Archive for the ‘Taipei’ Category

Day 365 and Epilogue (One Long Interminable Day)

In Hash Runs, Taipei, Traveling on August 23, 2011 at 2:20 am

What you can do is wake up in the morning and go to work without stopping at home, the hope that your boss will not say anything about your facial hair flashing in and out between pages on the train and steps outside it. You can teach. You can begin to understand that there will be very few minutes in which you be able to pack your things before you leave on your very long trip. You can eat teppanyaki with Inma and she can stay over and you can listen to Mano Negra while you organize items.

In the morning you can teach again.

After which you can hurry to the far west of the city and enjoy fresh tomatoes and basil in sauce on spaghetti and wine, and then beer, in the company of friends whose friendship you only now are getting at the depth of, another reason to regret you are leaving that you have to push out of your mind, positive feelings coming out as gratitude and giving and wine mix at the door at the end of the night.

In the morning you can teach again. For the last time.

Following which you can hurry to the train station and buy a ticket to the beach, and your train can get canceled, and you can sit reading The Savage Detectives fussily until it comes, and read fussily until you walk out into the night and down the boardwalk in the wrong direction, only to make a U-turn back to where the drinking is, and a plate of fried rice, and bottles of Taiwan beer. You can eat the rice and you can drink the beer and listen to the hash legends and when they turn off the air conditioning you can make your way into the night and sit under a useless awning on the north end of the boardwalk down from some kids barbecuing and look out on a moon that is yellow and half, tilted as if hung from a nail, huge above the ocean that is huge, too, and you can keep drinking in the shadow of the crash of the waves against the rocks until the beer runs out.

You can wake up in the morning in the white bed in your hotel to a sort of half-awareness that you should be helping Joe sort out the trail, which is probably what he is doing at this hour, and you can fall back asleep.

You can wake up again two hours later and Joe can tell you that he has done it and you can feel bad and he can tell you you don’t have to and you can all order Chinese breakfast, the four of you, with eggs and bacon and cheese and a square of peanut-buttered toast that you don’t know how it ended up there. You can go to the beach.

In the water you can play until the stern lifeguard tells you no swimming and to keep your area of body-surfing below the thigh, which you can heed only to a nominal extent, catching the waves with your momentum for nanoseconds that hardly seem authentic but yet exist, too, in some corner of your perception with which you are not well-acquainted. You can leave the water only when you and the rest of the swimmers seem to have arrived at the last reasonable moment and you can begin to sort out things for the run. You can buy hot dogs. You can get the flour ready and take a cab to the run start, flouring all the way, and put on your gear to run for the first time in a week.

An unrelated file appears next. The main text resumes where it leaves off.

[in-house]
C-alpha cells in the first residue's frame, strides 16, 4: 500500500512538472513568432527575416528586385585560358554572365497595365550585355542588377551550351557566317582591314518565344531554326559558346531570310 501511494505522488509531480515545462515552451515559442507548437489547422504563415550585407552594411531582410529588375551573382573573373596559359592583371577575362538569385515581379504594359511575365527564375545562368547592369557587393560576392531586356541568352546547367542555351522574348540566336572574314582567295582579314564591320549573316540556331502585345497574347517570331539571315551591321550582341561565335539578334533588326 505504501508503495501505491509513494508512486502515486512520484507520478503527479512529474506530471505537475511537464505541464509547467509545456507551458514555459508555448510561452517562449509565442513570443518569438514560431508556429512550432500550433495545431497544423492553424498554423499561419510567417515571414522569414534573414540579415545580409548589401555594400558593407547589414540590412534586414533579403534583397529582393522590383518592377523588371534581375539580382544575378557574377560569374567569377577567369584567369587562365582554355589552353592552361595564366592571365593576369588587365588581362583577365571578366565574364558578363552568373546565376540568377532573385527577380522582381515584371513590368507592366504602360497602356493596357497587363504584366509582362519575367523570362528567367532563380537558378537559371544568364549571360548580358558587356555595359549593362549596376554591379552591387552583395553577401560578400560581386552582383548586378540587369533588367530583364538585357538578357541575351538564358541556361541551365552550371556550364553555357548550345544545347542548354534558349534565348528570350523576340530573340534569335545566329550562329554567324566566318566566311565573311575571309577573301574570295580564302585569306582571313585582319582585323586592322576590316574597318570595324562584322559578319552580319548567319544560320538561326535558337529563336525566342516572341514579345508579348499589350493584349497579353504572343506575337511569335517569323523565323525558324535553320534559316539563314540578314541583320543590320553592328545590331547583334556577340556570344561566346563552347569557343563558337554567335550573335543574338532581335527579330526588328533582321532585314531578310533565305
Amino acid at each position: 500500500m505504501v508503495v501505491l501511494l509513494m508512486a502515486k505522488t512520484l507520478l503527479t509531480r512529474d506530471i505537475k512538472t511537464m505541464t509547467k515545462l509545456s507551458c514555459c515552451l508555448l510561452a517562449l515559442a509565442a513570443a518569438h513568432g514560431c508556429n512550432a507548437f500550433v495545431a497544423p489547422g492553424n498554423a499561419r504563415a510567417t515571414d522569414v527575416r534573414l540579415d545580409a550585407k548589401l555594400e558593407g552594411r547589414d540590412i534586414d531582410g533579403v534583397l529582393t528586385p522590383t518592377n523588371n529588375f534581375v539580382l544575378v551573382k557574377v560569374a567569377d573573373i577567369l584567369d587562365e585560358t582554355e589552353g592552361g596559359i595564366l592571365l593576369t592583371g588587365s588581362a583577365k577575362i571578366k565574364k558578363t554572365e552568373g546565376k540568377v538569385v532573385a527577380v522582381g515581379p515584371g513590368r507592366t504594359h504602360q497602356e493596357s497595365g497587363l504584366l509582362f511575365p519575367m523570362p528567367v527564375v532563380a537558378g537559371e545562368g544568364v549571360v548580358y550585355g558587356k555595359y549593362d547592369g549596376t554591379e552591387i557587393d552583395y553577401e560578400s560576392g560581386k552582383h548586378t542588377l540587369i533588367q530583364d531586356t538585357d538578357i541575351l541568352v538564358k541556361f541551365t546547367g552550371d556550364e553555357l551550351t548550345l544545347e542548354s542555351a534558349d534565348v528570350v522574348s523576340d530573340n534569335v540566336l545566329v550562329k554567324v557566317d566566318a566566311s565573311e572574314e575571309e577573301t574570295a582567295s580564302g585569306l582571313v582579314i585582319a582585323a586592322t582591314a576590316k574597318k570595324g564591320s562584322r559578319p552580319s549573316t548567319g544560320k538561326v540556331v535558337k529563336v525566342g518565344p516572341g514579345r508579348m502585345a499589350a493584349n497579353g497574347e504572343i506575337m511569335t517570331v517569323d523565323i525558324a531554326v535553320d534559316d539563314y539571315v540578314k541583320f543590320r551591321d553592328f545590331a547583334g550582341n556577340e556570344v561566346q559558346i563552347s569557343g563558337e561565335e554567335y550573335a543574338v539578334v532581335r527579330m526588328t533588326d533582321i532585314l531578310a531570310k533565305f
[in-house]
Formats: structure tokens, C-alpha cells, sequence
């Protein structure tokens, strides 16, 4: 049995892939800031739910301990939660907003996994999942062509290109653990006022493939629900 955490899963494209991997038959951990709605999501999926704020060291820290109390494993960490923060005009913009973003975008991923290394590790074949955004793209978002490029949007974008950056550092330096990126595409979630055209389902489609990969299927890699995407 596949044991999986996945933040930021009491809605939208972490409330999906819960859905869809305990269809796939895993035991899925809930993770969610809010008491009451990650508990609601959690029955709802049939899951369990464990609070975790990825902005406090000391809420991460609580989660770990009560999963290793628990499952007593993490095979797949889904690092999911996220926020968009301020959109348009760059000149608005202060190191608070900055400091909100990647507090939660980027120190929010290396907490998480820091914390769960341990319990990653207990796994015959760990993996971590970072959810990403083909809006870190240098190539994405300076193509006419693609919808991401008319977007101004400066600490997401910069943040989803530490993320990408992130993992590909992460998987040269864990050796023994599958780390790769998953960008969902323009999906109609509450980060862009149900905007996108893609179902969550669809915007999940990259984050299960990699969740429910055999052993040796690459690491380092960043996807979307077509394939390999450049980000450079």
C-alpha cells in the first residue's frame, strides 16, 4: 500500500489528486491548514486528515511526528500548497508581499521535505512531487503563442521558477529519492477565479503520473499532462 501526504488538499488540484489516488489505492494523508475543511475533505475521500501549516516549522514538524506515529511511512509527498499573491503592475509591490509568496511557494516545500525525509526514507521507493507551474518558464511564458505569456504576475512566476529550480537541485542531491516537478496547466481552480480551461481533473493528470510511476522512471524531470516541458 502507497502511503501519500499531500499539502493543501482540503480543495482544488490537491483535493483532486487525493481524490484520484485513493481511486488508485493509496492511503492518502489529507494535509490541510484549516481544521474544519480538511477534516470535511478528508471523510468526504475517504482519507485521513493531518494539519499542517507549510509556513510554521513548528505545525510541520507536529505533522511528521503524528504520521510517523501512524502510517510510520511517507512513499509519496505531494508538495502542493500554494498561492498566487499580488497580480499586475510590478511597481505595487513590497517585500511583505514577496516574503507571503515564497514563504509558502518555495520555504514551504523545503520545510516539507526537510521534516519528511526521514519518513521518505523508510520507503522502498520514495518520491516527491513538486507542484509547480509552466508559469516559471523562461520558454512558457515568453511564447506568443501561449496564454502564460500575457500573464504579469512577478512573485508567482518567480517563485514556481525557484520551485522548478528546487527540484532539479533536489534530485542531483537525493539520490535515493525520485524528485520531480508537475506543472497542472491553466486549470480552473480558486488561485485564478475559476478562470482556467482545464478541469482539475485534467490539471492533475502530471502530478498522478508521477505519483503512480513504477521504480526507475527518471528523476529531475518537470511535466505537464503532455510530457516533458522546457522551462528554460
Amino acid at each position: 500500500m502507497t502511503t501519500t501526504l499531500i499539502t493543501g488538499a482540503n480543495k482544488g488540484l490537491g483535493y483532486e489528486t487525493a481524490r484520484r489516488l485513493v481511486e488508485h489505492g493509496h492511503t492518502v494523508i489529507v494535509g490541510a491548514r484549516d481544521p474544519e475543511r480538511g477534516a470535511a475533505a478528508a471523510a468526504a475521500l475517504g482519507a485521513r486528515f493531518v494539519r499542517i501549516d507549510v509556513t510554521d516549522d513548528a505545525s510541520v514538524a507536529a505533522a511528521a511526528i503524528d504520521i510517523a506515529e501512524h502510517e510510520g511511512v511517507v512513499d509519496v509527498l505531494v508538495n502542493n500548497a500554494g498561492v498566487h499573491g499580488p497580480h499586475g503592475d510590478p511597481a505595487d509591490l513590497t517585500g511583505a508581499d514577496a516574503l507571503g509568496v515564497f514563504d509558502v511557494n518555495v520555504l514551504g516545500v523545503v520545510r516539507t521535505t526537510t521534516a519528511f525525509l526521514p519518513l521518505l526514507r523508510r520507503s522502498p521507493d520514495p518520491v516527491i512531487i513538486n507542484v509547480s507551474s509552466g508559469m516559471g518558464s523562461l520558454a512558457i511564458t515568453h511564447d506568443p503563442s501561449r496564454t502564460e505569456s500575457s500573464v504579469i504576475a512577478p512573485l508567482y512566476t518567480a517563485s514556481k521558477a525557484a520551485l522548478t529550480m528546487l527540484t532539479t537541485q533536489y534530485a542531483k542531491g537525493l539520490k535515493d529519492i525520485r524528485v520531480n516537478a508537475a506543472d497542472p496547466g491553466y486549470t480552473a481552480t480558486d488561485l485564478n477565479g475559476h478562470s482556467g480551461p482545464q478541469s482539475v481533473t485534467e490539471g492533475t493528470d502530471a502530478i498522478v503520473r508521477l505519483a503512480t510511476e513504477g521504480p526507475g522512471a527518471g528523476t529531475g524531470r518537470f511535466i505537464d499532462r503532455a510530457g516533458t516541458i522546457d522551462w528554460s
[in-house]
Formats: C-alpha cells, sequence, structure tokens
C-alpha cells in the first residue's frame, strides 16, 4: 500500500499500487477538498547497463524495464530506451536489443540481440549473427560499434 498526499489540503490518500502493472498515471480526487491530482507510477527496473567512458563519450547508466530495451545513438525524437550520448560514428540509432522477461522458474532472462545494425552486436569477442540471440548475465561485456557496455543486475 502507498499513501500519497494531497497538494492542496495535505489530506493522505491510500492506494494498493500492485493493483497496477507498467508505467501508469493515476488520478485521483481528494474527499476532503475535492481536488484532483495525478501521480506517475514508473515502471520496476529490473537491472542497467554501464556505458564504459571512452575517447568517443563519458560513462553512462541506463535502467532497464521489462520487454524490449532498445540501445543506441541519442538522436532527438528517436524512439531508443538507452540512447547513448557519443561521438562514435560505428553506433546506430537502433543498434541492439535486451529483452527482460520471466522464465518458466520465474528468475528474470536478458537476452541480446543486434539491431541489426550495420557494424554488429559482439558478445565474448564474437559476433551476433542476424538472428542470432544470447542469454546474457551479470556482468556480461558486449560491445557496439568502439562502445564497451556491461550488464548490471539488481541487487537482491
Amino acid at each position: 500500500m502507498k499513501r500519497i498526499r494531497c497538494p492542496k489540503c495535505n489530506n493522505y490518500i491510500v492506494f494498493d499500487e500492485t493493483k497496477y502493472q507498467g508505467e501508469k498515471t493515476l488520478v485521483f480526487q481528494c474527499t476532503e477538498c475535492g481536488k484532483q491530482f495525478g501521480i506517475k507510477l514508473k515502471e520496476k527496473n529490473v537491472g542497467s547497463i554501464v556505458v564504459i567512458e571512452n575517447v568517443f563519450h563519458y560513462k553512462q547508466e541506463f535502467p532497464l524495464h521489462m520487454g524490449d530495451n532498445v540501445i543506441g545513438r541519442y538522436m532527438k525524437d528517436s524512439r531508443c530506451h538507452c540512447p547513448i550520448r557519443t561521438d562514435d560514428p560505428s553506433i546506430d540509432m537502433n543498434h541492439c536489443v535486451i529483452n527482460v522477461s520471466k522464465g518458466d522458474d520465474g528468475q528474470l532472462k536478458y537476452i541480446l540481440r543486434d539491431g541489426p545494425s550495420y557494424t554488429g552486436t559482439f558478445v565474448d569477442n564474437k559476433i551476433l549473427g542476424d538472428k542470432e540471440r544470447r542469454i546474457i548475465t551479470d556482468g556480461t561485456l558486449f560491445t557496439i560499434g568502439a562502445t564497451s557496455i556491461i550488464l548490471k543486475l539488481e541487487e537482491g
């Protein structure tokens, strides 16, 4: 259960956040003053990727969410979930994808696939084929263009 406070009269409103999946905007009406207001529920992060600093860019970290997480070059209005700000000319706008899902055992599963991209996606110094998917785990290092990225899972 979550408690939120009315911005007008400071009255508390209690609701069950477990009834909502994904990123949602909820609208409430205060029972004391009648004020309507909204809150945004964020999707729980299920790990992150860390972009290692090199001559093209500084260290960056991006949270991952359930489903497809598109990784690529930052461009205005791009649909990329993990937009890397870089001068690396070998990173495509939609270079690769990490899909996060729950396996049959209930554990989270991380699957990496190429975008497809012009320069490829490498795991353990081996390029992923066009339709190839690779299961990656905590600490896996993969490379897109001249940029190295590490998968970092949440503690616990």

You can do the run, with Joe, without Joe, conscious that possibly this is not the path you were supposed to take and then relieved and exhilarated when Joe tears around the corner behind you from his section and you are back on and taking care of business. It can occur to you that this is your last China Hash run for a long time. That you are here. That, ok.

You can slow as you get back to the run start and keep dropping flour, compulsively, until the run becomes beers and the beers become crackers and the crackers become sand and a frisbee and the sand becomes a line of people who were lost and more beer and your sunburn aches under the first intimations of dusk and you end up walking back from the rocks splashed by the ocean waves to Arthur’s truck, eating dinner in Toucheng, drinking beer, saying goodbye, trying to give Arthur’s shirt back to him and him giving it to you once again, saying goodbye again, and getting in Arthur’s truck again for the long ride home, during which you have to pee, you have to sleep, you have to push off the urge to want to vomit, twelve kilometers in the longest tunnel in the world, and he drops you off in Nangang and you get back home on the MRT which somehow, at this point in your life, operates, business as usual.

In the morning you can wake up early and start to pack your life into boxes and monetary transactions. You can feel not nearly as bad as you think you ought to feel. You can go to work, say goodbyes there as you pick up your paycheck. You can let the day’s sun disturb your sunburn. You can pack boxes, speak with bank personnel, ride the train, walk on sidewalks, go to Shida. As this series of events occurs you can feel physical withdraw from the alcohol you have been on the last three or however many days, your muscles inversely carbonated, energy sucked from them from the inside, and you can see the days drift together and present themselves as one long continuous one, and they can accordion for you, and you can see that all that is left for you before you leave the country is the continuation of this day, the steady stream of mental force into an investment in a clean cut with the universe you have created for yourself, or, what, the one you have walked into, and stood in for so long.